The evidence established that Brady was DuPont's personal lawyer from 1956 to 1980 and frequently advised DuPont on tax matters. Brady also assisted DuPont with a number of investments, several of which served as tax shelters.*fn1 One such tax shelter investment originated at a meeting in late 1979, when DuPont was informed by his financial advisers at the Southern National Bank of Houston that his potential tax exposure exceeded his available funds. In response, Brady, who was also present at the meeting, advised DuPont to invest in a tax shelter that would allow him to avoid tax on at least $300,000 of income.
Brady then instructed Daniel Gaven, an associate at B&T, to assist in finding a suitable tax shelter for DuPont. Brady and Gaven identified two such ventures, one of which was Kenona, a coal mining shelter. The promoters of both tax shelters had promised to pay a commission to B&T if any client of the firm invested in their program. Brady and Gaven ultimately determined that the Kenona program was better suited to DuPont's financial needs.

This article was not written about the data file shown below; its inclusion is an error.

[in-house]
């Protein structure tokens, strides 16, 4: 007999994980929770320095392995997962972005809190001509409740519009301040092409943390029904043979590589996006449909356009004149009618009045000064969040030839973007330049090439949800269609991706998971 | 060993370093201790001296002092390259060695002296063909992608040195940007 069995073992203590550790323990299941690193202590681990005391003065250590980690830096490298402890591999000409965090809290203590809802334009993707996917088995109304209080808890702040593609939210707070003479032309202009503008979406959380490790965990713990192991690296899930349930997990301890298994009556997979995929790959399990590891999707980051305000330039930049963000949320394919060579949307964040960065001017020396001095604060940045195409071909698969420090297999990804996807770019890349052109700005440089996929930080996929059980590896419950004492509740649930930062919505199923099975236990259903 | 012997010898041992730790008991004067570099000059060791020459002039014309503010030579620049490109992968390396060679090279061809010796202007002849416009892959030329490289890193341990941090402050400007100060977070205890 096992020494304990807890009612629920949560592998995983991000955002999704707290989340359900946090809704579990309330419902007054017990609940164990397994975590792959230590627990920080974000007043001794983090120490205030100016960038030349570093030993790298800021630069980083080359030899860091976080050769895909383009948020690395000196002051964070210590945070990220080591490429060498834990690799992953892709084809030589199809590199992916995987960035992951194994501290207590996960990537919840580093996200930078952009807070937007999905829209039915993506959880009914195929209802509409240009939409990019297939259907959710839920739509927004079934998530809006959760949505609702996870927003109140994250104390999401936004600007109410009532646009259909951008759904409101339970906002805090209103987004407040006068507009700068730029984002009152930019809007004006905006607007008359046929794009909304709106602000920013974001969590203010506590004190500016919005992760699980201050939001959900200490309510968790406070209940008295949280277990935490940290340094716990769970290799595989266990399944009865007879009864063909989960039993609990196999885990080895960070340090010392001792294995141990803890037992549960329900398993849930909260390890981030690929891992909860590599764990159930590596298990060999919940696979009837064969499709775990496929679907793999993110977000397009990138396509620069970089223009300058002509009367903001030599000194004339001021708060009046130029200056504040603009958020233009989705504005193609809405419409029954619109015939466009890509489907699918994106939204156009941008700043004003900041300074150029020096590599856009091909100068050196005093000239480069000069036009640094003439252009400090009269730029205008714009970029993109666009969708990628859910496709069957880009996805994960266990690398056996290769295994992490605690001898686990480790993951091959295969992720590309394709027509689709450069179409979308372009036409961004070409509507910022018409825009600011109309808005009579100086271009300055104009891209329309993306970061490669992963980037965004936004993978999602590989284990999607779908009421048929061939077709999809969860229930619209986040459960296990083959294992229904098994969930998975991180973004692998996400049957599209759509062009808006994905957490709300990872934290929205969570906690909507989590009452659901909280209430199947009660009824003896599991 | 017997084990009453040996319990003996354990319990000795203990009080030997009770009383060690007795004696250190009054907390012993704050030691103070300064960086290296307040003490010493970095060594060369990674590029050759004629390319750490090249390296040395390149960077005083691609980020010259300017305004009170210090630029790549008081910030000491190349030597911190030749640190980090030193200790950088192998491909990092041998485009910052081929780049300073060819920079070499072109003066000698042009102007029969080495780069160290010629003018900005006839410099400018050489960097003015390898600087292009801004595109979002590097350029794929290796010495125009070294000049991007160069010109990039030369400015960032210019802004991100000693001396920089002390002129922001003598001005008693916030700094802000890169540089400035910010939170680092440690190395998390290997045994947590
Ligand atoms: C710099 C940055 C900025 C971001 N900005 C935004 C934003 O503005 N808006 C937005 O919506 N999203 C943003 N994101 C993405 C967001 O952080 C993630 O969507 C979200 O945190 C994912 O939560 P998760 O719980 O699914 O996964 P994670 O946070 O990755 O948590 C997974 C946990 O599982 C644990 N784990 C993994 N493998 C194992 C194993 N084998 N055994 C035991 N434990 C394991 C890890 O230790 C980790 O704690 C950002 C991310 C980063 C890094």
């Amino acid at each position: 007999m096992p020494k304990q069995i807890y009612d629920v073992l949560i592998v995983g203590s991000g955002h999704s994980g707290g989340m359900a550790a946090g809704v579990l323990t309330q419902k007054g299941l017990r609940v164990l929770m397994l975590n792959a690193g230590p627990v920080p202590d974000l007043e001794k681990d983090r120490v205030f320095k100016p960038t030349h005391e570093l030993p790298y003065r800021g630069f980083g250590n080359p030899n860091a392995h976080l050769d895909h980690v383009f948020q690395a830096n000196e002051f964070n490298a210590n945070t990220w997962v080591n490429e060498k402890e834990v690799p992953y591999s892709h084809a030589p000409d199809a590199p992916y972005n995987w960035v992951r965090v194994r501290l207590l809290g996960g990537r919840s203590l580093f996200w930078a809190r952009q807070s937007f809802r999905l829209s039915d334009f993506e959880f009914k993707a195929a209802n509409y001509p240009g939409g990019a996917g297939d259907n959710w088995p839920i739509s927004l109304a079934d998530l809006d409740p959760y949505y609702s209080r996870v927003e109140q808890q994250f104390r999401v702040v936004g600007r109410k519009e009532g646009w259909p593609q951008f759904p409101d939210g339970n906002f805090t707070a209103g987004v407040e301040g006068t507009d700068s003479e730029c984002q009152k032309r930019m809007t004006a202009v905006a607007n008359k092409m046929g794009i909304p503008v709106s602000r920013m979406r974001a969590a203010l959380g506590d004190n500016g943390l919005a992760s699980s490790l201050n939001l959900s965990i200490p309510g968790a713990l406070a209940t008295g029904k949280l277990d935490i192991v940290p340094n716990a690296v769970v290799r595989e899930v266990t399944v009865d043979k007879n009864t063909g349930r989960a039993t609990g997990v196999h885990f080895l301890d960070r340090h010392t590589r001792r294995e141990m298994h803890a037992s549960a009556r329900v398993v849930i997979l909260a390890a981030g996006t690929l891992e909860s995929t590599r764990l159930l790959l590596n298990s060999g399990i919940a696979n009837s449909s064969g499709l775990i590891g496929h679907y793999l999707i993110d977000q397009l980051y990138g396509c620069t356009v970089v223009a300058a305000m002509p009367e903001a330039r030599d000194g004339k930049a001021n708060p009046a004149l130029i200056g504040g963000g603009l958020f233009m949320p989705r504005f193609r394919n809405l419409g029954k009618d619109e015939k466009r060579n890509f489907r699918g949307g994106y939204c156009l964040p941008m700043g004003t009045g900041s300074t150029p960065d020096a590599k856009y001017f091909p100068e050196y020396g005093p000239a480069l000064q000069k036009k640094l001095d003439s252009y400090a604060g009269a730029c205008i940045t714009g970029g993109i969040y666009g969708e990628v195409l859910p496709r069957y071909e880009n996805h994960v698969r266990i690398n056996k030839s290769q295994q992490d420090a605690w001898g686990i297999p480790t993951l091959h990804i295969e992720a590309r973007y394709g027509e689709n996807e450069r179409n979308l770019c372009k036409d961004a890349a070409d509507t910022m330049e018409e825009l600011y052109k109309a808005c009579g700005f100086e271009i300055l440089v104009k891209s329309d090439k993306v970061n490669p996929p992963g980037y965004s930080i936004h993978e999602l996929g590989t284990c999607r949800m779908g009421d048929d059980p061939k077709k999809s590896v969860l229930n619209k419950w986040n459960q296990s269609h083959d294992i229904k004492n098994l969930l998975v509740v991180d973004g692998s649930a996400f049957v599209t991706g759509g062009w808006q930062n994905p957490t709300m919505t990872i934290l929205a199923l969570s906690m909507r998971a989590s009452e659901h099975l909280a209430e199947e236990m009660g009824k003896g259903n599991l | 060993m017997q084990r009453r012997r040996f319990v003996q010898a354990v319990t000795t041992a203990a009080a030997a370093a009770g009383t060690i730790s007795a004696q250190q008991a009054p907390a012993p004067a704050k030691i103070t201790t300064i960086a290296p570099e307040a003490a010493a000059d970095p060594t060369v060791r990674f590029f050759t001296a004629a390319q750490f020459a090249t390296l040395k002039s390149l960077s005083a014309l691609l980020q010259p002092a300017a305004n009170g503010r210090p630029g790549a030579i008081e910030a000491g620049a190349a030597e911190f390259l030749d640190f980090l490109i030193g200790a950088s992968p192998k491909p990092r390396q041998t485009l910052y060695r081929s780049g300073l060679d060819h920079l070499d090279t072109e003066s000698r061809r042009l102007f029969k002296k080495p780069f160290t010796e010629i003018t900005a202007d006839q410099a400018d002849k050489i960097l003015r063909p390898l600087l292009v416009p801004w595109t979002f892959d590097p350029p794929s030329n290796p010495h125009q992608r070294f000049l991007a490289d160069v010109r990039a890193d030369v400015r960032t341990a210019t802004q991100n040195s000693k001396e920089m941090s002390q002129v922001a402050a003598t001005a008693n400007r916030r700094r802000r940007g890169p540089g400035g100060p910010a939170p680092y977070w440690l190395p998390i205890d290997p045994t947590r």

Investors who purchased limited partnership interest in Kenona were promised tax deductions of as much as four times the amount of their cash contributions. These tax benefits were to be provided by two features of the Kenona program. First, limited partners were to furnish recourse notes to an "insurance reserve fund" designed to protect the general partner against massive accident claims. These notes would be included in each limited partner's basis in Kenona even though they would become payable only in the remote event that claims exceeded the highest coal mining accident judgment ever reported. Second, the limited partners were to deduct a full year of "minimum royalty payments" in 1979, the first year of the program, even though coal mining operations were not to begin until November of that year. The minimum royalty payments were to be financed primarily out of nonrecourse loans on which the limited partnership would have to make payment only if the mine actually produced coal. The private placement memorandum on Kenona included a favorable tax opinion prepared by the law firm of Mirrer, Lerner & Ryan.